M. Jaradat, a Campaign Unit Coordinator for Badil and an activist during the 1st Intifada, supports this version and adds that the Left in the 80s was part of the community, not an arrogant and elitist movement, their members were mostly peasants. Popular movements influenced by the left had strong civic networks, they were autonomic and self financed depending on local resources, and composed mostly of youth, students and workers. Women associations were numerous and played an important role in girls’ education. Popular education was enshrined by the left in several regions. Education was actually the most important capital for the Palestinians, as M. Jaradat reminded.
The 1990s were the beginning of the downfall of the Left on different levels. On the International level, they lost their main support and model: the USSR. The left was not prepared to the demise of the socialist block. On the regional level, Arab regimes ceased to support the PLO and the left. On a national level, the conclusion of the Oslo agreements marginalized the role and the importance of the PLO and therefore weakening the left. This latter opposed the Oslo agreements because it achieved no objectives of the Palestinian Resistance such as the right of return or the establishment of a sovereign State. Many leftist seniors and militants were actually arrested because of their opposition to the Oslo agreements by the new Palestinian security services. The newly created Palestinian Authority has actually gathered since then the power and the financial resources given by the International Community. The left was in its majority not included in the PA, only few officers, who supported the creation of a Palestinian State even on a small part of the territory, joined it.
On societal issues, the left also stepped back, Aitemad Mouhana from Swansea University and ex PFLP member, reports how in the beginning of 1988, some young boys started to throw stones on the young girls unveiled in Gaza. Leftist parties as PFLP did not try anything to solve this situation; on the opposite, they claimed it was not their problem and that in a traditional society such things are normal. PFLP cadres knew that Hamas was behind this trend, but for the sake of the Palestinian unity they did not intervene. Certain FPLP cadres even used this new trend or tradition to control women in their close entourage. Aitemad Mouhana denounced this state of affairs claiming that political coalitions should not sacrifice women or personal freedoms, and that, quite on the opposite, national liberation is linked by all means to the liberation of women and other personal issues. In her opinion, national liberation should erase all forms of social and traditional inequality. This showed the contradictory practices of the PFLP and allowed the historical foundation of Hamas expansion. Hamas bargained on the political scene but continued to spread their religious program. In 1995, the majority of women were veiled in Gaza, this islamisation of the society by Hamas was consolidated by a pragmatic strategy. As Gramsci’s theory stated it, Hamas has advocated as a particular class that provides the dominant culture: the Islamic culture.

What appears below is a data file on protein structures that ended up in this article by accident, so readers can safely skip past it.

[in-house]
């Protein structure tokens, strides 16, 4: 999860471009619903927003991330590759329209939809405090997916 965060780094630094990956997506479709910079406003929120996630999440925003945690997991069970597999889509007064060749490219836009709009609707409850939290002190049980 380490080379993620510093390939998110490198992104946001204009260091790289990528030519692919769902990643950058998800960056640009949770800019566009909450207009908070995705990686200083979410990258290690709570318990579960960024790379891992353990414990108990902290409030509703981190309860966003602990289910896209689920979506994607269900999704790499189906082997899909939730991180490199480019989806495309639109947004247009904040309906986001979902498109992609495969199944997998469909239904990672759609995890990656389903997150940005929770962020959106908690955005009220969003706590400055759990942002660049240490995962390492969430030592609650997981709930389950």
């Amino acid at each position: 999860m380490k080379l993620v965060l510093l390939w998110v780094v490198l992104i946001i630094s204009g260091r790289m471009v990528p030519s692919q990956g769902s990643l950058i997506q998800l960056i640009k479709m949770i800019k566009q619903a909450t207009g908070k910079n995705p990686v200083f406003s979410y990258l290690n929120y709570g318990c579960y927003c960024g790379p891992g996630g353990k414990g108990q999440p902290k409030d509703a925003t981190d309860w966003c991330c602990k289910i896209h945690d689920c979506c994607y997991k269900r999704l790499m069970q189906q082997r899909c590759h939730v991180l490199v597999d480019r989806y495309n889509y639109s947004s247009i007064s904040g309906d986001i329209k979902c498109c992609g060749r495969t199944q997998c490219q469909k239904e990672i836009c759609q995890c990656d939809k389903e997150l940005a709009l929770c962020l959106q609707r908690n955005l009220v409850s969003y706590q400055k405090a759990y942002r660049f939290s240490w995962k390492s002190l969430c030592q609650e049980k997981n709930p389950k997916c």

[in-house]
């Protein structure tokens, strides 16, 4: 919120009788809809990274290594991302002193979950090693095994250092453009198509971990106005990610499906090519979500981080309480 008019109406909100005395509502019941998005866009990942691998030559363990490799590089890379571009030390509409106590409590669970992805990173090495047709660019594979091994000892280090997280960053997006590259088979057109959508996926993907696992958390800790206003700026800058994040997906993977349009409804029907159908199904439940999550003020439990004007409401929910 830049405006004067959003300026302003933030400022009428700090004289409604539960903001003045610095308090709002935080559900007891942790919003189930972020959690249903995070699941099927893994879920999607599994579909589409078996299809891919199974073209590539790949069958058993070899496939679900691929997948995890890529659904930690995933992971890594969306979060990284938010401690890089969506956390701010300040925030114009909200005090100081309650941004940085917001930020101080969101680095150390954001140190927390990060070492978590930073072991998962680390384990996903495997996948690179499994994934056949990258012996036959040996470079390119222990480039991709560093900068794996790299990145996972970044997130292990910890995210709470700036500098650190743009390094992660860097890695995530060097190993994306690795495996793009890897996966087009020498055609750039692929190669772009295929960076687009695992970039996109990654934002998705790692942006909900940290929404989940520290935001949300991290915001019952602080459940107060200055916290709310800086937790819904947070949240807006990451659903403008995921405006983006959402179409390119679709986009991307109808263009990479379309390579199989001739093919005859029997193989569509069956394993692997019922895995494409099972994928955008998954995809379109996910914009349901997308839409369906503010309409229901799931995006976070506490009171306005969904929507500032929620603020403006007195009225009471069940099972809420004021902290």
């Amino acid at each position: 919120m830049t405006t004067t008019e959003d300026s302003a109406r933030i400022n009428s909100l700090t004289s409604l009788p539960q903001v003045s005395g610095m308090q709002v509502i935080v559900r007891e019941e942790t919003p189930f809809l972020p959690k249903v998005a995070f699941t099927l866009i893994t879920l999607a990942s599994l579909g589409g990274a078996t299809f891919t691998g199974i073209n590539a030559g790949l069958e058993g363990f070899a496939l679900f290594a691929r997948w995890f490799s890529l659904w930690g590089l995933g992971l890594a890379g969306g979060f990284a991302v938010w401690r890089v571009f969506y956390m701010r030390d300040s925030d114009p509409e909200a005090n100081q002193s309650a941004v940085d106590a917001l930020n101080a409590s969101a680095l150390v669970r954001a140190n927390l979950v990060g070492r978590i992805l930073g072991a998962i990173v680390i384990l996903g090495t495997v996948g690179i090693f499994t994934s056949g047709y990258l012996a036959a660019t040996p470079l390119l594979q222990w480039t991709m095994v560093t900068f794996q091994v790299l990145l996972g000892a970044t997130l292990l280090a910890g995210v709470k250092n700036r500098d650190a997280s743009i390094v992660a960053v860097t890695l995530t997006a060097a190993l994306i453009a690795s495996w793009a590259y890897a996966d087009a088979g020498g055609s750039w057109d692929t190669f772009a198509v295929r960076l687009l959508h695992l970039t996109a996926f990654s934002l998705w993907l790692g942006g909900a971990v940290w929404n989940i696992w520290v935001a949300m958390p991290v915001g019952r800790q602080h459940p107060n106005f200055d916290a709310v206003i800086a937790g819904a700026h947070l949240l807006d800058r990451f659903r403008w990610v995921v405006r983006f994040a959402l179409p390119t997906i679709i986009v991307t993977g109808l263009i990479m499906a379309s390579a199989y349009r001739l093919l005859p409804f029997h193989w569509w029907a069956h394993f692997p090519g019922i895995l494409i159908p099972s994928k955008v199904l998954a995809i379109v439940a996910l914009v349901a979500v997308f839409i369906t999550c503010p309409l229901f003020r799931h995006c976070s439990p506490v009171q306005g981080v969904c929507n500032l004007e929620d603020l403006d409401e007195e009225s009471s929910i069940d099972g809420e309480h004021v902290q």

The leftist political parties also lacked understanding of the situation, the transformation and the realities of Palestinian and Arab societies, as pointed out by Jamil Hilal, an Independent Researcher in Ramallah and Gilbert Achkar, a Lebanese teacher at SOAS and leftist militant. Many members of leftist organizations were indeed sent in socialist countries, adopting Marxism as a dogma while not understanding the dynamics of their society. They should have started with their own country reality, as remarked by Hilal and Achkar; there was a clear absence of the socio political conception of the conflict. The class structure, as Jamil Hilal noticed, was different for a Palestinian in Gaza, the West Bank, in the Gulf countries and in refugee camps in Lebanon or Jordan.
These elements weakened considerably the left in different manners as explained by few participants; the main ones were the following:
– Lack of recruitment mechanisms